VANCOUVER - The British Columbia government is boosting funding for addictions research and treatment in the province, with money directed at testing of a drug that can block the effects of heroin and alcohol.
Health Minister Terry Lake made the announcement in Vancouver's St. Paul's Hospital on Wednesday, saying the additional $3-million investment will allow the province to expand addiction-medicine education for health professionals, making it the largest program of its kind in North America.
The funding is in addition to another $3 million that was donated by Goldcorp Inc. in 2012.
Half of the new funds will go towards training addiction care providers across the province, while the other half will fund clinical trials and a new medicine program that will focus on early intervention, Lake said.
"There is, as you know, a lot of competition for health care dollars, but we recognize addictions, mental health issues are complex problems that we need to really get good, evidence-based decision-making behind us as we look to put resources there," Lake told reporters.
Dr. Evan Wood, a University of British Columbia professor and a program co-director with the BC Centre for Excellence in HIV/Aids, said one of the clinical trials will involve Vivitrol, a monthly injection already used in the U.S. to treat opioid and alcohol addictions.
"In the case of heroin addiction, people who withdraw and go through detox, we know the likelihood of relapse to heroin addiction is 80 per cent," Wood said. "With this medication, it entirely blocks the effects of heroin."
Wood estimated it would take roughly three years to complete the trial.
Gerrard Prigmore, a family and addiction doctor from Prince George, B.C., said he welcomes the focus on substance abuse training, particularly because rural communities suffer from a shortage of addiction care providers and services.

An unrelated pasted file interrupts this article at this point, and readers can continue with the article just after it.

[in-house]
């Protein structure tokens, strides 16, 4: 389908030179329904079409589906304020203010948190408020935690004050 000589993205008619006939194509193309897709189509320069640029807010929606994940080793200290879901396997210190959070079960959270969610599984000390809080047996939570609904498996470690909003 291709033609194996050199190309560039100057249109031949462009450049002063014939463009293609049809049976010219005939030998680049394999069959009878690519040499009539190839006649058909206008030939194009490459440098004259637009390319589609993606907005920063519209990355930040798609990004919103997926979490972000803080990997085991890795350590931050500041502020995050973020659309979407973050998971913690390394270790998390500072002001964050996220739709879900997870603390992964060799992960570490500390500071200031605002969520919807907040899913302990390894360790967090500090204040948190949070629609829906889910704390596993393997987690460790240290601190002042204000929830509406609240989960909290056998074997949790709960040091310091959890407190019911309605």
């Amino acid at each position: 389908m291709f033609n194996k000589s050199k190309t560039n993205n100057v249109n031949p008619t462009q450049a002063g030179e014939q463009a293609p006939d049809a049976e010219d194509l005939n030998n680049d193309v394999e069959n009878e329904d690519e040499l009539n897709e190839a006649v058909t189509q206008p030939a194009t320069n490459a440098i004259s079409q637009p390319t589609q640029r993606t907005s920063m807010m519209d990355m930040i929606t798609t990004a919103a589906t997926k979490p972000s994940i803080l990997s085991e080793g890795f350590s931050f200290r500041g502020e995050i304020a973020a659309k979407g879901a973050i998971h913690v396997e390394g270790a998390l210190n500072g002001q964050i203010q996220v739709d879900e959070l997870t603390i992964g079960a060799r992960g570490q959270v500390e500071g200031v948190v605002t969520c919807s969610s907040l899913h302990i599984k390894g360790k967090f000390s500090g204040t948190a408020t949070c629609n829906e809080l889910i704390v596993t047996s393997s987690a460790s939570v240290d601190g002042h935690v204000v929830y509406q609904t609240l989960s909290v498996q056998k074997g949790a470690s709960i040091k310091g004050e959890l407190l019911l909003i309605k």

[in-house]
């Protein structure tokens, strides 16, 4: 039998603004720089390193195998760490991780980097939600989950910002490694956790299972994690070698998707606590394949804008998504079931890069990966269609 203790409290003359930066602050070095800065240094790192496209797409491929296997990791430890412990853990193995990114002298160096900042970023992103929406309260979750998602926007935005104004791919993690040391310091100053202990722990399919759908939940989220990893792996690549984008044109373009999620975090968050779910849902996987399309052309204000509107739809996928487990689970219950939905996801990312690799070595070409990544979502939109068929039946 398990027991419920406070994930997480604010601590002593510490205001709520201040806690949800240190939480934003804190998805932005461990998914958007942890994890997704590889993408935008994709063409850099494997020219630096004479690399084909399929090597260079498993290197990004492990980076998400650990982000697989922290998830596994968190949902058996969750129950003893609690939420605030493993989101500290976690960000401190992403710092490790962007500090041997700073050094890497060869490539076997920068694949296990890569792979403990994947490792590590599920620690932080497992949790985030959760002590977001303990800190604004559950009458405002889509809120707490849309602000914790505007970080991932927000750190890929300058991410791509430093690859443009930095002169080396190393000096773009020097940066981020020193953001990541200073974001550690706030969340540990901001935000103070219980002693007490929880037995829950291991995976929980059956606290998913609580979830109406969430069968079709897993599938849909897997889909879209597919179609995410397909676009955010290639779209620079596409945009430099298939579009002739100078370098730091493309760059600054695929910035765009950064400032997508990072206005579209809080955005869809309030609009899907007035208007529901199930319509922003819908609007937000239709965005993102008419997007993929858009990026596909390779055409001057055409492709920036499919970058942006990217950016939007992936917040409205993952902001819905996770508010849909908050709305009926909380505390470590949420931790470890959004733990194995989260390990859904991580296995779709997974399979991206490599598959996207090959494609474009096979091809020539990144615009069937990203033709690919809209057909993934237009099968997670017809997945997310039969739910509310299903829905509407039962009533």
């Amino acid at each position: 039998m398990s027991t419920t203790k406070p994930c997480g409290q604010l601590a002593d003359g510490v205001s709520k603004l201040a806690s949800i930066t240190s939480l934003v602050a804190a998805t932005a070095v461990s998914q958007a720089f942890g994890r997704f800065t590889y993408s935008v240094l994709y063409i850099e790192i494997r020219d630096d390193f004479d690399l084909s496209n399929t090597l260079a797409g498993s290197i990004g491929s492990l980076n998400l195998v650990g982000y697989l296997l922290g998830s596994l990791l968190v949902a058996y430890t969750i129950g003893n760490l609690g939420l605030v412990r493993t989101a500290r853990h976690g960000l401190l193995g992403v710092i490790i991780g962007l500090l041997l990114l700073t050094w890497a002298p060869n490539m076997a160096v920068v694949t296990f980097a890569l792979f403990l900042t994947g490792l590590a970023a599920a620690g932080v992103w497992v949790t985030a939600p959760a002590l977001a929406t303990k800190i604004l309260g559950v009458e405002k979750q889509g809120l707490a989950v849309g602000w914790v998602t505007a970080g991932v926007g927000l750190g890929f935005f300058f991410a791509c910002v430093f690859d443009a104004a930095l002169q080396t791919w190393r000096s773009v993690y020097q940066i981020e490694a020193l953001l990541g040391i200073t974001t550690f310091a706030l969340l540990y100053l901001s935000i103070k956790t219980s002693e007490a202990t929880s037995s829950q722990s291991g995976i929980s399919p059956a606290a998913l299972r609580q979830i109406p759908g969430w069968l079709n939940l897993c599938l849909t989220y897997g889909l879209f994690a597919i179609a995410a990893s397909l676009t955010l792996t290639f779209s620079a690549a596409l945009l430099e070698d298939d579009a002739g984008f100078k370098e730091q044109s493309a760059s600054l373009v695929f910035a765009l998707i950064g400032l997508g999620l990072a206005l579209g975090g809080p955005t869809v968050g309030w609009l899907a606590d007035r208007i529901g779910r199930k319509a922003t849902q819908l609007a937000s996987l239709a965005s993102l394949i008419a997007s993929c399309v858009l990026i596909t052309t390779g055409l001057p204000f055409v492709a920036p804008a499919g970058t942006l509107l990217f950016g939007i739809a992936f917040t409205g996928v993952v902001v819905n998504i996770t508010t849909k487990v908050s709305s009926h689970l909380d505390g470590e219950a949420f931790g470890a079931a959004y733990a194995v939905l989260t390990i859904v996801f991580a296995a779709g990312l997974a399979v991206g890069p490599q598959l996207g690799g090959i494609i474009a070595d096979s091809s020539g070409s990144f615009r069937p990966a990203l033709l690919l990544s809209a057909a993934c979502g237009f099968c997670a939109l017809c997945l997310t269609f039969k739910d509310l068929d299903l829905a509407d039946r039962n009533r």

"Very often, when I see patients in the detox unit, they've waited two weeks to get a bed," he said. "They then travel 15 hours on a bus to get from their remote, rural community into the detox unit. They've often been self-medicating on the bus, having a quick (drink) every few miles."
Prigmore said northern patients admitted into a treatment program in the Lower Mainland tend to fall back into old habits and spiral back into addiction when the return home.
NDP mental health and addictions critic Sue Hammell said $3 million does not go very far, but she applauded the Liberal government for treating addiction as a health matter, rather than a criminal issue.
"We spend huge amounts of money in terms of incarceration ... as well as policing and the criminal justice system. All of this is a large, large drain on our society and all of us would want to see life improved not only for those people who are addicted, but the taxpayer."
Earlier this year, the province introduced a new stabilization unit at St. Paul's Hospital to treat those with severe mental illnesses or addictions. It also established a new community outreach team that connects mentally ill patients leaving local emergency departments to community services.
The move came after Vancouver's mayor and the police chief called for help to deal with a dramatic rise in police incidents involving those with severe mental health issues or substance abuse.